The World Drug Report 2011, published by the United Nations Office on Drugs and Crime, shows that the rate of deaths where drugs were the primary cause, per million of population aged between 15 and 64, was 16 times higher in the U.S. and eight times higher in Canada than it was in Holland.
The U.S. approach to drug use is highly punitive, the Canadian approach is somewhat less punitive, while the Dutch approach prefers harm reduction.
Similarly, the percentage of the population (15 to 64) who use cannabis annually is 13.7 per cent in the U.S., 12.6 per cent in Canada, but only 5.4 per cent in Holland — in spite of the fact that Dutch citizens can openly enjoy cannabis in coffee shops.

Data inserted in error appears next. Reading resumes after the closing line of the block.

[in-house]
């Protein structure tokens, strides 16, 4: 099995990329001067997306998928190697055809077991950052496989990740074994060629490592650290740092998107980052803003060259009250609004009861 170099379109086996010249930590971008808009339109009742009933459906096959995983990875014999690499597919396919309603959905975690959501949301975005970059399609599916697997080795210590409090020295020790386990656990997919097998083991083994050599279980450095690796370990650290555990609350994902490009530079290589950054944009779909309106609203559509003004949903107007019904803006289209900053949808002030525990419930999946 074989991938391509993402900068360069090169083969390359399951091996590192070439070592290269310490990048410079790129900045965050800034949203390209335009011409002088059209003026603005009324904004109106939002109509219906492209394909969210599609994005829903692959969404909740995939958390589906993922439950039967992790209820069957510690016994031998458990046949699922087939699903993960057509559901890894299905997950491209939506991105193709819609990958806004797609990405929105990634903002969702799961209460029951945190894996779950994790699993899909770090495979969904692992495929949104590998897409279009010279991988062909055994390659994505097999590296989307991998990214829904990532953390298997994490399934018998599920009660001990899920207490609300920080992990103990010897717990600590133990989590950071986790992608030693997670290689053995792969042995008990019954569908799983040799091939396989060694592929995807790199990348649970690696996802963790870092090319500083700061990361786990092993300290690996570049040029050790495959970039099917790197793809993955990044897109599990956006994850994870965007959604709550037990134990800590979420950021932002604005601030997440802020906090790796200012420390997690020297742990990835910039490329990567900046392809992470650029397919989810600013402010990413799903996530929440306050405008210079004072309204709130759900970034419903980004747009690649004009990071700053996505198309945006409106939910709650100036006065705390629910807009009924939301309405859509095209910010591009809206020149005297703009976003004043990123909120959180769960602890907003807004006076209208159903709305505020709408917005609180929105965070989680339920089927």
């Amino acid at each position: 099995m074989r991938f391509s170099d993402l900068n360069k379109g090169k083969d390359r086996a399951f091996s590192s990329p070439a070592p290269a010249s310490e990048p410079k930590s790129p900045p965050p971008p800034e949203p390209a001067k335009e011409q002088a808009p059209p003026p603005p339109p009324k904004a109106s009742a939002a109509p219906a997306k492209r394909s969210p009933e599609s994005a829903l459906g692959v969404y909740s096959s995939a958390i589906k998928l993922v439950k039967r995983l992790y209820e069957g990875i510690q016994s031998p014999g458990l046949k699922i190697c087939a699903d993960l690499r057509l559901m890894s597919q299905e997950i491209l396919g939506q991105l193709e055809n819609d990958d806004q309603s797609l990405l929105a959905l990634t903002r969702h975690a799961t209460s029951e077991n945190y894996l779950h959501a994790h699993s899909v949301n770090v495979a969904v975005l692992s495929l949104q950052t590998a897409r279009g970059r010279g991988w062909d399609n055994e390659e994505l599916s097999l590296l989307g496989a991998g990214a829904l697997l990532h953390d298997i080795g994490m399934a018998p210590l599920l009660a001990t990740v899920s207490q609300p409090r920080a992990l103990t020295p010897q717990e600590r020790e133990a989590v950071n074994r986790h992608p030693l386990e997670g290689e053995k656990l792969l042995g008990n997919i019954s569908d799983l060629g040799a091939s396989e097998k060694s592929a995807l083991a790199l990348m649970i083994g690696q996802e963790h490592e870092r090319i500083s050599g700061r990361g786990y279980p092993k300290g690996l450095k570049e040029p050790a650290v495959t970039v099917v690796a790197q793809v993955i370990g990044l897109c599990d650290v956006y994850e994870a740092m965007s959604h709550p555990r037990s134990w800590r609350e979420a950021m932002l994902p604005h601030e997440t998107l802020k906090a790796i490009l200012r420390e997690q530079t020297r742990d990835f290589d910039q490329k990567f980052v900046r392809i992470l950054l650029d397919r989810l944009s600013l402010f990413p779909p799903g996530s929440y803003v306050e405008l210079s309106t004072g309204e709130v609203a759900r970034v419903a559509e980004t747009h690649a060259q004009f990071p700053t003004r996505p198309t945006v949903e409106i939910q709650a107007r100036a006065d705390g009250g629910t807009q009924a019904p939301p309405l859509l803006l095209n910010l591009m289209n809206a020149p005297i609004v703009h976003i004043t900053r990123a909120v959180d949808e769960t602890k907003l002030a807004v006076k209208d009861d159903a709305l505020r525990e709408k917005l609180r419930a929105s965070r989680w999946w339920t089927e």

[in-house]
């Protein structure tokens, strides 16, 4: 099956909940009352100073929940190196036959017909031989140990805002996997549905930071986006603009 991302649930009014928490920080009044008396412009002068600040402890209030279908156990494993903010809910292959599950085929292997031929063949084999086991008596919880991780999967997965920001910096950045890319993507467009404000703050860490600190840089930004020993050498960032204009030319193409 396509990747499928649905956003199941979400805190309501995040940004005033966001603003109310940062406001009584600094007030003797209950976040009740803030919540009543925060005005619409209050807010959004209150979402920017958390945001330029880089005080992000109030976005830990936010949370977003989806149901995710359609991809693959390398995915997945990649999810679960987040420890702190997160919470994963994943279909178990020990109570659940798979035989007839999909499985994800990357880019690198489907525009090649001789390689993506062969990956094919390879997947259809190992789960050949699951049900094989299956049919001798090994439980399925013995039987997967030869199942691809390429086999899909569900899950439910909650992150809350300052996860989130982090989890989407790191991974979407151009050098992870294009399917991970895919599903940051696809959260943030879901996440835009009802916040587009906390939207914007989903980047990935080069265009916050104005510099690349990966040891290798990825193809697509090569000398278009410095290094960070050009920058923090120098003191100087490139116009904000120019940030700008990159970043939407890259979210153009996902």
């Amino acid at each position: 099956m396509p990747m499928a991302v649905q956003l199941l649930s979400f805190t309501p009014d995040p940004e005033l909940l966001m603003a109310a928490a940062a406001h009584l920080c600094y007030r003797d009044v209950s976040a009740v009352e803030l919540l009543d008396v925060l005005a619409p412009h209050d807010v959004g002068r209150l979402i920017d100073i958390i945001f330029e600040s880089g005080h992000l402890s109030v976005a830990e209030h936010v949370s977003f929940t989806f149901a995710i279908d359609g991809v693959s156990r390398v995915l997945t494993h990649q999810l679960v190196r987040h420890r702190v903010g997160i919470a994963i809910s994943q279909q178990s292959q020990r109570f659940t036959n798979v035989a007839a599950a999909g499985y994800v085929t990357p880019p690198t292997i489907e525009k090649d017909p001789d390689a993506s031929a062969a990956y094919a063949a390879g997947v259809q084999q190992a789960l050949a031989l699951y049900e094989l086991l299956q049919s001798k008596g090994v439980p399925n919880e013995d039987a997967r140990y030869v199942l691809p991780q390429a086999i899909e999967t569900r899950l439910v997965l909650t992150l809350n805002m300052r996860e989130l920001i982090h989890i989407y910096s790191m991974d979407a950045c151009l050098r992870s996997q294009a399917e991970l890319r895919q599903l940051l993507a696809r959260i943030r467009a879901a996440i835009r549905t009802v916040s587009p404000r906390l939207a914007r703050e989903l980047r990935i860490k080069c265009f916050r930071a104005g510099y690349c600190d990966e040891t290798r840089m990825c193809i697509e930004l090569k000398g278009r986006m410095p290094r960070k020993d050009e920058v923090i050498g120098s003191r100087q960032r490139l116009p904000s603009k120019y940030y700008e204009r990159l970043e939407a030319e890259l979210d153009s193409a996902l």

While cannabis accounts for 70 per cent of all recorded drug offences, cocaine is far more harmful, but in the U.S. 2.4 per cent take cocaine, 1.4 per cent take it in Canada, and only 0.6 per cent take it in Holland.
Report after report covering these facts have been presented to the federal government, so why do they believe that incarcerating more drug users and building more prisons to house them is going to help in any way?
On the contrary, all the facts and the experience of the 1930s show that it is bound to exacerbate the situation.
Why are Lunney (The News, Dec. 6), Harper, and their cronies so blind to the facts?